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The GyDB Collection of Viral and Mobile Genetic Element Models

Llorens, C.1,2, , Munoz-Pomer, A.1,3, Futami, R.1 and Moya, A.2,4 1- Biotechvana, Valencia, Spain 2- Instituto Cavanilles de Biodiversitat i Biologia Evolutiva, Universitat de Valencia, Spain 3- Departament de Sistemes Informatics i Computacio, Universitat Politecnica de Valencia, Spain 4- CIBER de Epidemiolog?a y Salud Publica (CIBERESP), Spain

Abstract

In this paper, we present the second release of the GyDB Collection: an in-progress repository of manually refined multiple alignments, Hidden Markov Model (HMM) profiles and Majority-rule consensus (MRC) sequences of viruses and mobile genetic elements. Alignments are available in multiple formats plus a color-shaded HTML for preserved motif visualization. The HTML format includes links to each sequence?s GenBank accession at NCBI. HMM profiles and MRCs are based on each of the accepted protein domain consensus accepted per monophyletic group of mobile genetic elements (MGEs) and protein domain. The collection is the repository of the Gypsy Database (GyDB) of Mobile Genetic Elements and contemplates all protein domains encoded by all phylogenetic subsets of MGEs classified at GyDB and, as such, is subjected to continuous growth.

Availability

Available online July 30, 2009. The GyDB Collection is distributed at URL 1 under the terms of the Creative Commons Atribution license (URL 2), which allows unrestricted use, distribution, and reproduction in any medium, provided the original work is properly cited.

Introduction

Since the existence of mobile DNA was first suggested by McClintock (1) MGEs have been an important object of study in multiple areas of research (2). Nearly all MGEs fit into three major categories of transposons classified by their mechanisms. Class I are retroelements (3) that mediate their transposition life cycle through an RNA-DNA reverse transcription process. This class includes all reverse transcriptase (RT) dependent retrotransposons and retroviruses. Class II are DNA-based transposons that move directly from one position to another in host genomes (4, 5, 6). Class III are the Miniature Inverted-Repeats Transposable Elements (1, 72, 8). Viruses are ubiquitous genetic entities circulating in living organisms and exist as free particles called virions, which are typically RNA or DNA genomes surrounded by a protein shell called a capsid. In the post-genomic era, sequencing projects have allowed the characterization of multiple distinct sequences of viruses and MGEs from different biological organisms. It is now known that many types of viruses evolve from MGEs but viruses are particularly variable in morphology, replication mechanisms, genome organization and many other features. Such diversity derives from the multiple distinct virus origins, which in most cases are yet to be understood. In this regard, sequencing projects have an impressive potential to shed light on biologically relevant questions in viral and MGE evolution. We think that understanding the diversity and the genomic similarities of the multiple distinct viral and MGE systems will lead to new insights in molecular evolution and epidemiology. With this aim, and in an attempt to enhance collaborative knowledge in the field, we built the GyDB project (4), which is a long-term research project for analyzing and classifying non-redundant MGEs based on their evolutionary profiles. The GyDB is accessible at URL 3. In this paper we introduce the GyDB collection: the repository of all multiple alignments, HMM profiles and MRC sequences for viruses and MGEs derived from the GyDB project.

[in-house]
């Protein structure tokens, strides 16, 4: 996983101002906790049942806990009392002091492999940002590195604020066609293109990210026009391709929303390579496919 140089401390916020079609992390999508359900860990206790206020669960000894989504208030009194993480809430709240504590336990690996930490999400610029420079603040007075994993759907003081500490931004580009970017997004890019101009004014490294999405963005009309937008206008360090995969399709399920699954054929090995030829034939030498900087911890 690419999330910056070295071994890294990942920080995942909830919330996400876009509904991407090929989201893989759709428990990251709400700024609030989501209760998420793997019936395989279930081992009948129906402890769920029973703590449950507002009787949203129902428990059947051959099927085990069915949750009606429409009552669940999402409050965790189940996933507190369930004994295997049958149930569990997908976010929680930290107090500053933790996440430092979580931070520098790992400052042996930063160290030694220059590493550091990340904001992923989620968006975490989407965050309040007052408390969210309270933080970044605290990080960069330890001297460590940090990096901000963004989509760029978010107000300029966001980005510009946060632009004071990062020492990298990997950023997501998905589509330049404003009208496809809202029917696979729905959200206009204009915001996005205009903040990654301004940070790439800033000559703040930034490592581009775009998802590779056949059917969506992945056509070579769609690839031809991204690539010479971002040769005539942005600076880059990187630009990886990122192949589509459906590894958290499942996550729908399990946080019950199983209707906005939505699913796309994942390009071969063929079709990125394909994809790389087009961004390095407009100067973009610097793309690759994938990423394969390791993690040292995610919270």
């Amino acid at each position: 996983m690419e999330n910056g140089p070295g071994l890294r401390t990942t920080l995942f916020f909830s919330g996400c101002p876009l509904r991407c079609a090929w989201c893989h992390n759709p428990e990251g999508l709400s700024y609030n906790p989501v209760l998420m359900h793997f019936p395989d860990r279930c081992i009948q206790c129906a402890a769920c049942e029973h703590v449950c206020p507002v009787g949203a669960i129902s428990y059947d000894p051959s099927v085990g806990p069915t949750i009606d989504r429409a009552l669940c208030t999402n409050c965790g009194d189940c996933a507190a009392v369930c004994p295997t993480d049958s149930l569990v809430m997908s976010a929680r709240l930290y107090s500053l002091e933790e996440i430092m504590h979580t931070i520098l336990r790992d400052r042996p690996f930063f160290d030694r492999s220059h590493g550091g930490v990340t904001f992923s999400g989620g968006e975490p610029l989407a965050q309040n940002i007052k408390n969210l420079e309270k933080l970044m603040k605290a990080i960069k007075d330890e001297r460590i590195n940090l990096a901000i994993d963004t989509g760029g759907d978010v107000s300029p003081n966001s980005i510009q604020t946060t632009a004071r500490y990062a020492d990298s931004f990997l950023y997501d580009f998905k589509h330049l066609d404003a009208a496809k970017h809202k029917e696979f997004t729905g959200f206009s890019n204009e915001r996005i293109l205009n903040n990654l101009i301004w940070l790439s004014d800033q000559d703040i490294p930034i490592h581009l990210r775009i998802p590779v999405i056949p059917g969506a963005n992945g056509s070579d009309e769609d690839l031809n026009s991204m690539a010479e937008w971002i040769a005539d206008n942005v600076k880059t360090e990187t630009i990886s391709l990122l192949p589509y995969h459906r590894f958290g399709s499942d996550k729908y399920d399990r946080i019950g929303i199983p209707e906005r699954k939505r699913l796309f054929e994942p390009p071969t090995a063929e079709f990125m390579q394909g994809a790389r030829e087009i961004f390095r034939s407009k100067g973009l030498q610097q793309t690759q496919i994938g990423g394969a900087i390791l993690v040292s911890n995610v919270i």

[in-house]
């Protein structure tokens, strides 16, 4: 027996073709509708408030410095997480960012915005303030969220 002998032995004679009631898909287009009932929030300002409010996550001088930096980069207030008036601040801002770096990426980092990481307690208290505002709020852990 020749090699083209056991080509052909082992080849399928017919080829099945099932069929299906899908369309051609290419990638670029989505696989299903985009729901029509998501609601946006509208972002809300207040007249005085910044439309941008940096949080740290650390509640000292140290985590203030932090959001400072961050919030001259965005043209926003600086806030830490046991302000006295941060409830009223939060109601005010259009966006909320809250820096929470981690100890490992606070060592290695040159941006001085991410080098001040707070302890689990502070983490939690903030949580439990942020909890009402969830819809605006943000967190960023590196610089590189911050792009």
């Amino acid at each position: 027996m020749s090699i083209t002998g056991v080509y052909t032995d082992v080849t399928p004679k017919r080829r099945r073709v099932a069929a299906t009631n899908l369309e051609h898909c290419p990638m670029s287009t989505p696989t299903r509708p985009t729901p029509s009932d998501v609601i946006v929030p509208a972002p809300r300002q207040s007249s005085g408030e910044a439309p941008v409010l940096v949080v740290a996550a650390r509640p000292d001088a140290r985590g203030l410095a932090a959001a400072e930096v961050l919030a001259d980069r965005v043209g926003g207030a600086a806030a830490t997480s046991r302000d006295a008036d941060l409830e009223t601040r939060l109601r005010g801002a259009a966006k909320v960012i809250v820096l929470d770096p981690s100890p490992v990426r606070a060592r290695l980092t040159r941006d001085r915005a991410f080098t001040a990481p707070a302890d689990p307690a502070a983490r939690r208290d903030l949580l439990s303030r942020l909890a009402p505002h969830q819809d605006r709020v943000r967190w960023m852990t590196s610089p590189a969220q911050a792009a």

Overview

Sequence data analyzed in the GyDB project are usually obtained from the GenBank at the National Center of Biotechnology Information URL 4 or from any other available scientific source. Based on all this material we have built an in-progress collection of multiple alignments and molecular profiles useful in retroelement taxonomy and identification of new MGE species. The collection is presented via a web server divided in three categories: multiple alignments, HMM profiles and MRC sequences. As shown in Figure 1, each category has a set of drop-down lists that display items for multiple alignments, HMM profiles, and MRC sequences grouped by domains.